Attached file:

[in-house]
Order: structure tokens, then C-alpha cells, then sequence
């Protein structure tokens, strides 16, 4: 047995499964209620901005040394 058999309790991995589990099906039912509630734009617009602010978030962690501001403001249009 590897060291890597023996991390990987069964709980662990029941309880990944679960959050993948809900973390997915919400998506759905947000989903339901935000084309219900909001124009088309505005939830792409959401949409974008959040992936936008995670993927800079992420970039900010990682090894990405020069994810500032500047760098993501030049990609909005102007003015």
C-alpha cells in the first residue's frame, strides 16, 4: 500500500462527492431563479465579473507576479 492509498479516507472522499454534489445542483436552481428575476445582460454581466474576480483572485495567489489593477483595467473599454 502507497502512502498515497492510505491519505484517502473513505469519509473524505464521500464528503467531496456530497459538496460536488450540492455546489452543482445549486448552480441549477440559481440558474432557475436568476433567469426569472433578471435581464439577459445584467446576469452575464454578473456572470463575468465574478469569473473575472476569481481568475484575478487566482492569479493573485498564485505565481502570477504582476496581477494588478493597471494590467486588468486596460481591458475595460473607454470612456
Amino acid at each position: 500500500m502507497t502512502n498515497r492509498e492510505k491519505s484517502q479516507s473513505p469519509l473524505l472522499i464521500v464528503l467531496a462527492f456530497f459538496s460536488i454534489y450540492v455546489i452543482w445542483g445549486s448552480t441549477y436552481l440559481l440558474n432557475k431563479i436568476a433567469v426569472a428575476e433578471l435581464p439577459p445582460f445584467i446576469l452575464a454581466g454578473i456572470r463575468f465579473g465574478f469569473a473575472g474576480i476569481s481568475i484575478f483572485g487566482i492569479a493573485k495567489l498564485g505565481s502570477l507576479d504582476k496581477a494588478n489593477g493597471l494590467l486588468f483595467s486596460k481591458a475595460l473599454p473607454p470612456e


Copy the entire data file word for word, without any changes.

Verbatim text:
[in-house]
Order: structure tokens, then C-alpha cells, then sequence
């Protein structure tokens, strides 16, 4: 047995499964209620901005040394 058999309790991995589990099906039912509630734009617009602010978030962690501001403001249009 590897060291890597023996991390990987069964709980662990029941309880990944679960959050993948809900973390997915919400998506759905947000989903339901935000084309219900909001124009088309505005939830792409959401949409974008959040992936936008995670993927800079992420970039900010990682090894990405020069994810500032500047760098993501030049990609909005102007003015």
C-alpha cells in the first residue's frame, strides 16, 4: 500500500462527492431563479465579473507576479 492509498479516507472522499454534489445542483436552481428575476445582460454581466474576480483572485495567489489593477483595467473599454 502507497502512502498515497492510505491519505484517502473513505469519509473524505464521500464528503467531496456530497459538496460536488450540492455546489452543482445549486448552480441549477440559481440558474432557475436568476433567469426569472433578471435581464439577459445584467446576469452575464454578473456572470463575468465574478469569473473575472476569481481568475484575478487566482492569479493573485498564485505565481502570477504582476496581477494588478493597471494590467486588468486596460481591458475595460473607454470612456
Amino acid at each position: 500500500m502507497t502512502n498515497r492509498e492510505k491519505s484517502q479516507s473513505p469519509l473524505l472522499i464521500v464528503l467531496a462527492f456530497f459538496s460536488i454534489y450540492v455546489i452543482w445542483g445549486s448552480t441549477y436552481l440559481l440558474n432557475k431563479i436568476a433567469v426569472a428575476e433578471l435581464p439577459p445582460f445584467i446576469l452575464a454581466g454578473i456572470r463575468f465579473g465574478f469569473a473575472g474576480i476569481s481568475i484575478f483572485g487566482i492569479a493573485k495567489l498564485g505565481s502570477l507576479d504582476k496581477a494588478n489593477g493597471l494590467l486588468f483595467s486596460k481591458a475595460l473599454p473607454p470612456e